The police of Liverpool are on the track of a man charged with murder in America. Some years ago two young Germans, named Albert Ebersen and Louis Wagner, of fairly good family, left the Fatherland and emigrated to America. They had been friends from their early youth, and resolved that their companionship should continue in the land of their adoption. After knocking about the States for some time they at last settled in Milwaukie, Wisconsin. After a time they commenced business there as carmen. Both prospered. Ebersen was fond of society, lived freely, and did not seem to have saved the money he earned. Wagner was a man of frugal habits, husbanded his means, and became comparatively wealthy. Ebersen knew that his friend had several thousand dollars in the bank, and that he kept a considerable quantity of loose cash and jewellery at his lodgings. One day about a month ago Ebersen intimated to his friend that he would pay him a visit at his lodgings, and spend the evening with him. Accordingly he proceeded to the rooms occupied by Wagner, which were situated at the top of a large building. For some days nothing was seen or heard of the two Germans. The door of Wagner's room was forced open, and Wagner was found lying on the floor murdered. Ebersen had disappeared. He carried off all the jewellery and money he could find; got the murdered man's bank-book, obtained over 1,000 dollars, and sailed with his plunder for Liverpool in the Cunard steamer Gallia. It has been ascertained that he stayed in that city and Bootle, but afterwards left for the Continent.

Who Murdered This Child?

The inquest on Minnie Ferriday, the child whose foot was cut off at Birmingham on Saturday, was opened yesterday. The evidence of the mother showed that the child was insured in a Liverpool Friendly Society for 50s., and payment had been regularly kept. The child's right boot was found on the mantelpiece, and it was impossible for the girl, Alice Forrester, charged with the crime, to place it there without standing on something. The inquest was adjourned till Monday.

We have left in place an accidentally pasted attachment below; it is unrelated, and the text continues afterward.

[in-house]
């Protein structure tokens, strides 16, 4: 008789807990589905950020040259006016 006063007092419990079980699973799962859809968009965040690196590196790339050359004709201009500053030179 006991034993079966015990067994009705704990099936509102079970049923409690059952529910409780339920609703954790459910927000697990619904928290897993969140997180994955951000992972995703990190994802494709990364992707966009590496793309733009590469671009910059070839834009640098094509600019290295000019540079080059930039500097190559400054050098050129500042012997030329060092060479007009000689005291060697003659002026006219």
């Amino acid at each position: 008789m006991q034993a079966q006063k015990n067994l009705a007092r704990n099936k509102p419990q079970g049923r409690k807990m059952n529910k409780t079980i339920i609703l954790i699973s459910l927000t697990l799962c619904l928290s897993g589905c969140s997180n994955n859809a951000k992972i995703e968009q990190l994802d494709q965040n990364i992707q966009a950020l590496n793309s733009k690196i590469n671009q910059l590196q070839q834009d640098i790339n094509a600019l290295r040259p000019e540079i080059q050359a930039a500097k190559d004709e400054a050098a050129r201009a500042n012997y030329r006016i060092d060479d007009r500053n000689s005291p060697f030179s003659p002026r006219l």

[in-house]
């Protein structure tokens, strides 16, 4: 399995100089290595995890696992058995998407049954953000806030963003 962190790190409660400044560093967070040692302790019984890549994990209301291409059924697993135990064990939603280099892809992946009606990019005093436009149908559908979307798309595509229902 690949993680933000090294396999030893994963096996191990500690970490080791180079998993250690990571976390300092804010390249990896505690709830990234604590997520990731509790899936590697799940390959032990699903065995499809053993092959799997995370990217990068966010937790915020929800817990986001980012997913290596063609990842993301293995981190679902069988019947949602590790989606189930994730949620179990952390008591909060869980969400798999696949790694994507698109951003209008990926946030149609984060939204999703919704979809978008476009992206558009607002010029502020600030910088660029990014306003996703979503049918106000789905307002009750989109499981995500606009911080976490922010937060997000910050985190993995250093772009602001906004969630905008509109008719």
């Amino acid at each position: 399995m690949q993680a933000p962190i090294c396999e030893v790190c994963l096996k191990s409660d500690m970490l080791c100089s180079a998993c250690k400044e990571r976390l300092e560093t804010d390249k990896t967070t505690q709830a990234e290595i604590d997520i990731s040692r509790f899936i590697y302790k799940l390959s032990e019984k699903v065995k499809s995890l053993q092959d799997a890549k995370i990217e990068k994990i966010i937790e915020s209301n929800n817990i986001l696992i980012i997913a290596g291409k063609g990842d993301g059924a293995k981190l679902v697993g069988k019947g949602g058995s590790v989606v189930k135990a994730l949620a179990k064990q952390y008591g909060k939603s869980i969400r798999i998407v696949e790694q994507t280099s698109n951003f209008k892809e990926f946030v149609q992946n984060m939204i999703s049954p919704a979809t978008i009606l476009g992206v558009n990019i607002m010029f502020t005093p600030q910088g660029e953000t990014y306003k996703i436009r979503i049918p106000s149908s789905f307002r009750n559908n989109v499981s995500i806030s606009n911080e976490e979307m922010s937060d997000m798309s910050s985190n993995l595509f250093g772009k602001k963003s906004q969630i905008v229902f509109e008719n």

Page 3




The Strange Character who Prowls About Whitechapel After Midnight - Universal Fear Among the Women - Slippered Feet and a Sharp Leather-knife.

The mystery attending the horrible murders in Whitechapel shows no sign of lessening. The detectives at work on the case, who were quick to confess themselves baffled, only continue to make the same confession, and there is every prospect that the last ghastly tragedy will go unpunished like its predecessors. Whitechapel is loud in its indignation over the inefficiency of the detectives, and is asking several questions to which there does not seem to be any satisfactory answer. Among other things the people wish to know why the police do not arrest "Leather Apron."

"Leather Apron" by himself is quite an unpleasant character. If, as many of the people suspect, he is the real author of the three murders which, in everybody's judgement, were done by the same person, he is a more ghoulish and devilish brute than can be found in all the pages of shocking fiction. He has ranged Whitechapel for a long time. He exercises over the unfortunates who ply their trade after twelve o'clock at night, a sway that is


He has kicked, injured, bruised, and terrified a hundred of them who are ready to testify to the outrages. He has made a certain threat, his favorite threat, to any number of them, and each of the three dead bodies represents that threat carried out. He carries a razor-like knife, and two weeks ago drew it on a woman called "Widow Annie" as she was crossing the square near London Hospital, threatening at the same time, with his ugly grin and his malignant eyes, to "rip her up." He is a character so much like the invention of a story writer that the accounts of him given by all the street-walkers of the Whitechapel district seem like romances. The remarkable thing is, however, that they all agree in every particular.

Ever since the last murder the name "Leather Apron" has been falling repeatedly on the ears of the reporters. On the afternoon of the day following the murder a group of women in Eagle-place, near the mortuary, were busily discussing something to the detriment of their household duties. The subject was "Leather Apron," and the report had spread that


for the murder. Ever since then women have been shaking their heads and saying that "Leather Apron" did it. The strangest thing about the whole case is that in view of public opinion in Whitechapel, the man has not been arrested on suspicion, and his whereabouts on the night of the murder inquired into.

About 50 of the unfortunates in the Whitechapel district gave a description of "Leather Apron" to a Star reporter between midnight and three o'clock this morning. The descriptions all agreed, and most of them added to it a personal experience with the man during the last two years in which they were more or less injured. From all accounts he is five feet four or five inches in height and wears a dark, close-fitting cap. He is thickset, and has an unusually thick neck. His hair is black, and closely clipped, his age being about 38 or 40. He has a small, black moustache. The distinguishing feature of his costume is a leather apron, which he always wears, and from which